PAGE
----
Beijing emitters trade 1.6 mln carbon permits in first 7 mths of pilot programme
BEIJING, June 27
BEIJING, June 27 (Reuters) - Big emitters traded up to 1.6 million carbon permits on the Chinese capital's pilot emissions market in its first seven months of operations, the exchange said on Friday.
Traders and auditors blamed poor liquidity on participants' lack of expertise, and on complaints that drove off others.
With 47 million permits on offer by Beijing in the 2013 compliance year, the figure of permits traded reflects a turnover rate of just 3.4 percent.
In contrast, about 64 percent of the offered volume is traded through two-way talks offline, data compiled by the trading platform, the China Beijing Environment Exchange, shows.
Beijing is the first of China's seven carbon trading pilot markets to reach a June 27 compliance deadline under a cap-and-trade system, although the date had been delayed nearly two weeks because of opposition from participants.
Some of the participants, which include universities and hospitals, lacked the high degree of expertise necessary for trading, said an auditor responsible for verifying firms' emission data.
"It is just troublesome to include small operators in such a complicated scheme," added the auditor, who did not want to be identified because of the sensitivity of the topic.
China has not yet set a binding legal national cap, so some large firms, including state-owned enterprises, question the legitimacy of local government in Beijing to curb CO2 emissions.
More than half the firms ordered to join the scheme, including top refiner Sinopec and Microsoft China, had not yet complied as of June 18, an official report showed.
Emissions market regulator the Beijing Development and Reform Commission was not immediately available to say why companies resisted.
Besides the lack of carbon trading expertise, many participants were inactive because they were not given the autonomy to make trading decisions.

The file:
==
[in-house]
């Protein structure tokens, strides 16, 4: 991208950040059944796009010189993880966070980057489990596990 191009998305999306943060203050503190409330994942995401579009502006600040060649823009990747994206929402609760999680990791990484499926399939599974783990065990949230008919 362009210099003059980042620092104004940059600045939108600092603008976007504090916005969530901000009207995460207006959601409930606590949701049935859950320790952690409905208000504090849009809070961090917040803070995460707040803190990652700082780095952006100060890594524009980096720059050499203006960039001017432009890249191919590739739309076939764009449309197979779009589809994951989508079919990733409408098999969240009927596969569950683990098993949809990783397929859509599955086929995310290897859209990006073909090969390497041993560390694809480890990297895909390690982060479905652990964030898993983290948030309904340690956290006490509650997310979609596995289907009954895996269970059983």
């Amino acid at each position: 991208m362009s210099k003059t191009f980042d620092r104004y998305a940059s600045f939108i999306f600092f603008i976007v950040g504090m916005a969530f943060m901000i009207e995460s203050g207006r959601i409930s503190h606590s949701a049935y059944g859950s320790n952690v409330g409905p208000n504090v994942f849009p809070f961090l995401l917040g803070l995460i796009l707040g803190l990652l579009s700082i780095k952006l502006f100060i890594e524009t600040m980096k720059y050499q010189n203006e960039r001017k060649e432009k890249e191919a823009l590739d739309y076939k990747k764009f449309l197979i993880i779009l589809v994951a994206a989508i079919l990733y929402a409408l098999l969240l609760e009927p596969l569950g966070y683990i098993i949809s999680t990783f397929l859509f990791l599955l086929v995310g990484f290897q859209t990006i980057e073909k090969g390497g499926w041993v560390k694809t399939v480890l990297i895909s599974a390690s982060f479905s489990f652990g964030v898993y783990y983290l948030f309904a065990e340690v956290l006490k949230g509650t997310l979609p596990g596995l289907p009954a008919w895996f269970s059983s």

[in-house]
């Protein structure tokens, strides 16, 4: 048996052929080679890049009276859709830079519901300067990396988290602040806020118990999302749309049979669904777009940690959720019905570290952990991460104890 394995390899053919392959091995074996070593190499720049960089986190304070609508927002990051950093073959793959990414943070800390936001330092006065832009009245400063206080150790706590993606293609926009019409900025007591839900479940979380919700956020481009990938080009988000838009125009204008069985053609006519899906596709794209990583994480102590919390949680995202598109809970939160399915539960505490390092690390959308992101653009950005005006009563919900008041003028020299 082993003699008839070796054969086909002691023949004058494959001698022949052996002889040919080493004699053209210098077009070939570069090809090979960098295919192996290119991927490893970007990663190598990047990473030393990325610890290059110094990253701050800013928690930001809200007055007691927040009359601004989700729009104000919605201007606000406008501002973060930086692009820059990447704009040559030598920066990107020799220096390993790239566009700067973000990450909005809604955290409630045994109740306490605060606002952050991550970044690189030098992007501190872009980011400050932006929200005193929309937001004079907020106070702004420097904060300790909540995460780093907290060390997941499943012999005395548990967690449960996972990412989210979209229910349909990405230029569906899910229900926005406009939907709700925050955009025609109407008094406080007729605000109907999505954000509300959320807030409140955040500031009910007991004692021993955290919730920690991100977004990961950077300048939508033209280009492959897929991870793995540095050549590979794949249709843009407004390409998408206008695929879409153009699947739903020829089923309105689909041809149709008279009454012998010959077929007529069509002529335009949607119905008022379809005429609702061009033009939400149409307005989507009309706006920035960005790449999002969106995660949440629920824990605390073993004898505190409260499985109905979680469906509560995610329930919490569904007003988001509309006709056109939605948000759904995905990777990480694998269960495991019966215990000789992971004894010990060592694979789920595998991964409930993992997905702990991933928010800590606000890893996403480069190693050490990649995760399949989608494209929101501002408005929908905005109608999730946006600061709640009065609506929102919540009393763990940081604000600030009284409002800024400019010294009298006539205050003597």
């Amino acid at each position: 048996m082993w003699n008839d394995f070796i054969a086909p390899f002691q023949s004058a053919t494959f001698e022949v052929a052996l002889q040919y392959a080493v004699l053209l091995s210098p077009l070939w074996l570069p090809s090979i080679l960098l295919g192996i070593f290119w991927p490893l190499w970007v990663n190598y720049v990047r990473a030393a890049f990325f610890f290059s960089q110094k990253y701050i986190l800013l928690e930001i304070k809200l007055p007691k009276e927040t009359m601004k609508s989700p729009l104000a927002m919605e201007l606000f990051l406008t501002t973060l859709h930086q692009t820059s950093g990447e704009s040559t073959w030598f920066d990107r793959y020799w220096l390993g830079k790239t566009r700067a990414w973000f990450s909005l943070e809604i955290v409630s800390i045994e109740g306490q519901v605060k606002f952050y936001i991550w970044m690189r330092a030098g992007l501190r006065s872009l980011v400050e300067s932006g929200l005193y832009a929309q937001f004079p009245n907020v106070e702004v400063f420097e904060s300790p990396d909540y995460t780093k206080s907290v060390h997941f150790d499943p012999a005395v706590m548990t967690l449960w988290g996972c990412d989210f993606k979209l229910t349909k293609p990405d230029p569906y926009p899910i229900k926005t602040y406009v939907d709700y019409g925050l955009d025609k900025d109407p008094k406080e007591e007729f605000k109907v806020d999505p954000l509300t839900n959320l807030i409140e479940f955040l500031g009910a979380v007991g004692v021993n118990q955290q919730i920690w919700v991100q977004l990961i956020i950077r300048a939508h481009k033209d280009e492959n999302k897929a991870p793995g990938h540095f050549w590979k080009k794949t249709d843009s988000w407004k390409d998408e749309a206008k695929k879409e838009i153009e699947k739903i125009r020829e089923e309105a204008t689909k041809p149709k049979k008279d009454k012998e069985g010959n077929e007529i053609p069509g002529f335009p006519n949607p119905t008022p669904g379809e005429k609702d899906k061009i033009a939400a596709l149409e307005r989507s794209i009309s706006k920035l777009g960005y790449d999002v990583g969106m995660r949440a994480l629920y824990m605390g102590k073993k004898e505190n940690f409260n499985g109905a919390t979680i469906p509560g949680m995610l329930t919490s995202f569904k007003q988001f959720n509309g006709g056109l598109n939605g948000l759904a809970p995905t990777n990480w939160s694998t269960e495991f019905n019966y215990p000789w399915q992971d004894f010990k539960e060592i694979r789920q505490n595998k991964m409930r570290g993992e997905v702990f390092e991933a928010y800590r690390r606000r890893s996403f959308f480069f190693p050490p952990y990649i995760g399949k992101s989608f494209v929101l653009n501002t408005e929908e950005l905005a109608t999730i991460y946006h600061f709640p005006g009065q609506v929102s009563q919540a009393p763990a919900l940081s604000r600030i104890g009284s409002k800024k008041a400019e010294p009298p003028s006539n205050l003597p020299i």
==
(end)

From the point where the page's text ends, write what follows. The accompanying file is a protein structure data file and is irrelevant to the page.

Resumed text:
"It is a small market, very few of the main market participants are large emitting facilities, and the margin is small because the initial carbon pricing was high," said Song Changan, a trader with market consultant company Hanergy.
Unlike some other pilot markets, made up mostly of heavy industry, Beijing caps CO2 emissions from many small businesses, which take tiny market positions but are hard to regulate because they don't have specialised monitoring staff.
Beijing priced its carbon permit at 50 yuan when its market opened in November, and prices have risen 33 percent since, the bulk of the increase contributed by a rise of nearly 17 percent to Friday's close of 66.48 yuan.
Trading volume on the exchange reached a record high on Thursday, with more than 101,000 permits traded. Average trading volume had hovered at a few thousands in the past few months before surging to a five-digit level in late May.
Beijing lets firms strike over the counter deals but requires the exchange to take over the transfer of permits and settlements so as to regulate risk.
The largest single OTC deal, which was announced on Wednesday, was settled at less than half of the day's opening price, exchange data shows.
"Large amounts of permits are actually traded over the counter because the trading price for OTC can be significantly lower than the market price," said the Hanergy trader.
Market turnover is a reflection of the tightness of the emission target, spread and price volatility, and poor disclosure of information could also hurt market confidence.
"Without transparent data, it is hard for investors to position themselves," said another trader, who asked not to be identified because he is not authorized to speak to media. (Editing by Clarence Fernandez)
- Tweet this
- Share this
- Digg this
- Tesco scraps profit outlook as accounting black hole deepens
- Canada's parliament attacked, soldier fatally shot nearby |
- Hungary plans new tax on Internet traffic, public calls for rally
- Canada PM vows crackdown after capital shocked by fatal attacks |
- UKIP on course to win second parliamentary seat - poll